The National Sexual Violence Resource Center (NSVRC), a rape victims advocacy group, reports that out of 2,059 cases of alleged sexual assault reported in a recent year, 7.1% of the reports turned out to be false. That statistic seems to reinforce the claim made in recent weeks by supporters of Christine Blasey Armstrong that the majority of women who come forward with assault allegations are truthful.
But there’s another side to that statistic: 146 of the allegations were falsely made. That number may seem insignificant next to the 1,913 cases of assault that really happened, but it’s hardly insignificant for the males whose lives were turned upside down by falsified charges.
One of those males is a teen from the town of Zelienople, Pa., outside of Pittsburgh, who was accused by five “mean girls” who falsely accused him of raping them. (The term mean girls, popularized by a movie starring Lindsay Lohan, is a “tween” expression used to describe girls who exhibit anti-social behavior.)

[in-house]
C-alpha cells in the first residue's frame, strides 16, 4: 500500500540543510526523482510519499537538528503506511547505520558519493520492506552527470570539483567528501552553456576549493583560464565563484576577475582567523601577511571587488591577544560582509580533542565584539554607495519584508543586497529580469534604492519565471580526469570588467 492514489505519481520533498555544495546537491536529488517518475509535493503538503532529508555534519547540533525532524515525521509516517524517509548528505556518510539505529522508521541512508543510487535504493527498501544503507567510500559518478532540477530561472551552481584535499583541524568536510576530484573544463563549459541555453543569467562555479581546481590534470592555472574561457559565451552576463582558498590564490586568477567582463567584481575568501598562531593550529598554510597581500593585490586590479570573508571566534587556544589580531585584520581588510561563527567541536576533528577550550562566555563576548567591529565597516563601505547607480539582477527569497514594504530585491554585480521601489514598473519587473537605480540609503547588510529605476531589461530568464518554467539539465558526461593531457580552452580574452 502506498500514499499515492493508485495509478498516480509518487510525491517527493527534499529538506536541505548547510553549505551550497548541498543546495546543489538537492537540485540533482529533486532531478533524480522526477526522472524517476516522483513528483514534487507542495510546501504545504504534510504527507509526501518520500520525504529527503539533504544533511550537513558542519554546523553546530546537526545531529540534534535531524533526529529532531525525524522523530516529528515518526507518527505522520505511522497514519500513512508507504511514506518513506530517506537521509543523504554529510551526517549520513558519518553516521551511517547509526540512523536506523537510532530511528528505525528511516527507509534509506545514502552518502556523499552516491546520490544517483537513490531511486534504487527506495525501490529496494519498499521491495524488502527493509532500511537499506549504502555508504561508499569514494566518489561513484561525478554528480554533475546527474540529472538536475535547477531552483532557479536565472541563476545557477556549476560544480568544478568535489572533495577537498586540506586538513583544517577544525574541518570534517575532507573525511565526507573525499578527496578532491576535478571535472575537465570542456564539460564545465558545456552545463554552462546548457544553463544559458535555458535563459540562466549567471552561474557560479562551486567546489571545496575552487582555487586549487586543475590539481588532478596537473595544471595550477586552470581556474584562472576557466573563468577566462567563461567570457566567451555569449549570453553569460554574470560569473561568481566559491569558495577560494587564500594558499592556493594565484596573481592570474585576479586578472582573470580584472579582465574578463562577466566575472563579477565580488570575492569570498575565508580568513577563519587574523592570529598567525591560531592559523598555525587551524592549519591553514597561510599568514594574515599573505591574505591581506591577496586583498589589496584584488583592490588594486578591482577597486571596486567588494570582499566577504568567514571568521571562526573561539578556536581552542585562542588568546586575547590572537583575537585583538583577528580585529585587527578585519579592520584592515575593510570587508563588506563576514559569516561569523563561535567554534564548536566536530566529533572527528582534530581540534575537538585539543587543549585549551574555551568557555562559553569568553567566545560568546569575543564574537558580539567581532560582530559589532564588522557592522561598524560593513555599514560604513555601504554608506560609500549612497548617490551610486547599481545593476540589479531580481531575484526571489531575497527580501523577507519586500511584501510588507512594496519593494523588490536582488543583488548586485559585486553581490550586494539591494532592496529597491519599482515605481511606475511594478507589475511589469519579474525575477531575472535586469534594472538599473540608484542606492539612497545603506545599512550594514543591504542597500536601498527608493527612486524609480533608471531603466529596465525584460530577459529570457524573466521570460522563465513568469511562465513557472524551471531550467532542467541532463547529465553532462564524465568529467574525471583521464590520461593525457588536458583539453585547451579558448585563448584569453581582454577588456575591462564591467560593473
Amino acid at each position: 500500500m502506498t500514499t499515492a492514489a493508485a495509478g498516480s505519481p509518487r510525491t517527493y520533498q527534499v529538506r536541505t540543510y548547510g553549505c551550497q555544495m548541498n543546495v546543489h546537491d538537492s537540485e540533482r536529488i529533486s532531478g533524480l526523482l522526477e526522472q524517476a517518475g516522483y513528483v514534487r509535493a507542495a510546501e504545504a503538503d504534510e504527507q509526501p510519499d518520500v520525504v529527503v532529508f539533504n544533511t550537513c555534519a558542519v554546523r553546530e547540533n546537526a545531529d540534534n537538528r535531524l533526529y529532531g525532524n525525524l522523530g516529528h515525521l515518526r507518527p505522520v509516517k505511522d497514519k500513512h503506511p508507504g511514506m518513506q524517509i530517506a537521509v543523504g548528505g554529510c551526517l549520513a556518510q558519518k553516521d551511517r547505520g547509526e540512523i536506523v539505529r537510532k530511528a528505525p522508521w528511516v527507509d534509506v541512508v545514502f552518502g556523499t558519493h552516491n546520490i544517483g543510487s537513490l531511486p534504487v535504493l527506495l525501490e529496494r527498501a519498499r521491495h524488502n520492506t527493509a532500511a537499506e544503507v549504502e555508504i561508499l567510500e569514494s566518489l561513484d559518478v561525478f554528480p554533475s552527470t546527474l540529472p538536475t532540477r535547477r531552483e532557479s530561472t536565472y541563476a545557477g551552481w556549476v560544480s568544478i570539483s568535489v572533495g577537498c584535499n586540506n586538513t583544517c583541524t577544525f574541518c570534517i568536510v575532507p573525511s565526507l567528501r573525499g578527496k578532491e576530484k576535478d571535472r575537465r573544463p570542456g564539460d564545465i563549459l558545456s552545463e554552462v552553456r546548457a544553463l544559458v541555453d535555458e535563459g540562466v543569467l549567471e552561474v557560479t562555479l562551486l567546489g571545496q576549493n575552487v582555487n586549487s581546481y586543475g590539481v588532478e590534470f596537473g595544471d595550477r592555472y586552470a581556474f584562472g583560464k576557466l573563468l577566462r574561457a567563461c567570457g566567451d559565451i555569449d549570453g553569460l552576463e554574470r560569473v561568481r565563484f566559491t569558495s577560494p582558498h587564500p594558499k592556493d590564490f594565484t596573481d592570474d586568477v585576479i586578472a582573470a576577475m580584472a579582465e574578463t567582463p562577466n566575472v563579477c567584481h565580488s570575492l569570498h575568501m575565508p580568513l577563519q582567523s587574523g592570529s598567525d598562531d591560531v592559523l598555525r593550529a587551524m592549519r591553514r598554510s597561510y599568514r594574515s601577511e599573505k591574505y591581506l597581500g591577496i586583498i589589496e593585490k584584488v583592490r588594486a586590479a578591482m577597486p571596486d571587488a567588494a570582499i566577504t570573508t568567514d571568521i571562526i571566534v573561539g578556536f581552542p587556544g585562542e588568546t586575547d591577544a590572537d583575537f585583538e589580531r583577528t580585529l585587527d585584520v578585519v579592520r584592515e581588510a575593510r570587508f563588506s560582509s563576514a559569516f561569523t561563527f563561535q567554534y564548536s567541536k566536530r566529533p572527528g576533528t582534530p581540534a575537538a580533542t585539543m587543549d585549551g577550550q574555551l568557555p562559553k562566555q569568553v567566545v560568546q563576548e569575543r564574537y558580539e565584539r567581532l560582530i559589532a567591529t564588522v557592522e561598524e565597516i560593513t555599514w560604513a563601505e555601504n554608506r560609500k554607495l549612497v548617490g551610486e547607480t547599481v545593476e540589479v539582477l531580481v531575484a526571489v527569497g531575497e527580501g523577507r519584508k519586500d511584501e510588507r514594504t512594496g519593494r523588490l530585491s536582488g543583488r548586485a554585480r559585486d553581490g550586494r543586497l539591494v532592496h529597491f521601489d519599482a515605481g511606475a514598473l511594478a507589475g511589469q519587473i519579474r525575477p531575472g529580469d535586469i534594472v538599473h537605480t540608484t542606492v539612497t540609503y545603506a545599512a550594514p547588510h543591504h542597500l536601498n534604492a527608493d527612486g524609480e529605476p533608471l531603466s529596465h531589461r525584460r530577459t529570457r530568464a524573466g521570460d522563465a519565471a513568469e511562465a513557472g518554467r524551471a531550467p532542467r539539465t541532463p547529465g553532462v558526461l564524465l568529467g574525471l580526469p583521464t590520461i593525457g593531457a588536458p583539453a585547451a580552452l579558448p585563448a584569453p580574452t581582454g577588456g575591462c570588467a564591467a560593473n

According to station WPXI, the boy, identified only as T.F., was accused of attacking one of the girls at a swimming pool where he worked, while another claims he assaulted her at her home. As a result of the accusations, T.F. was fired from his job at the pool and — according to a 27-page criminal complaint filed against his accusers — “forced to endure multiple court appearances, detention in a juvenile facility, detention at home, loss of his liberty, and other damages until several of the girls reluctantly admitted that their accusations were false.”
You read that last phrase right. The girls ultimately confessed that the whole thing was a hoax.
Now T.F.’s parents are suing the parents of the five girls, the school district, and Butler County District Attorney Richard Goldinger.
The suit claims that the couple’s son … was terrorized by “mean girls” who “…conspired in person and via electronic communication devices to falsely accuse T.F. of sexual assault on two occasions.”
In one example, the lawsuit said students last year placed masking tape with the word “predator” written on it on his back without his knowledge.
While T.F.’s case may be the exception rather than the rule, it highlights the danger of presuming that the accused is guilty, as the Democrats did in the case of Brett Kavanaugh.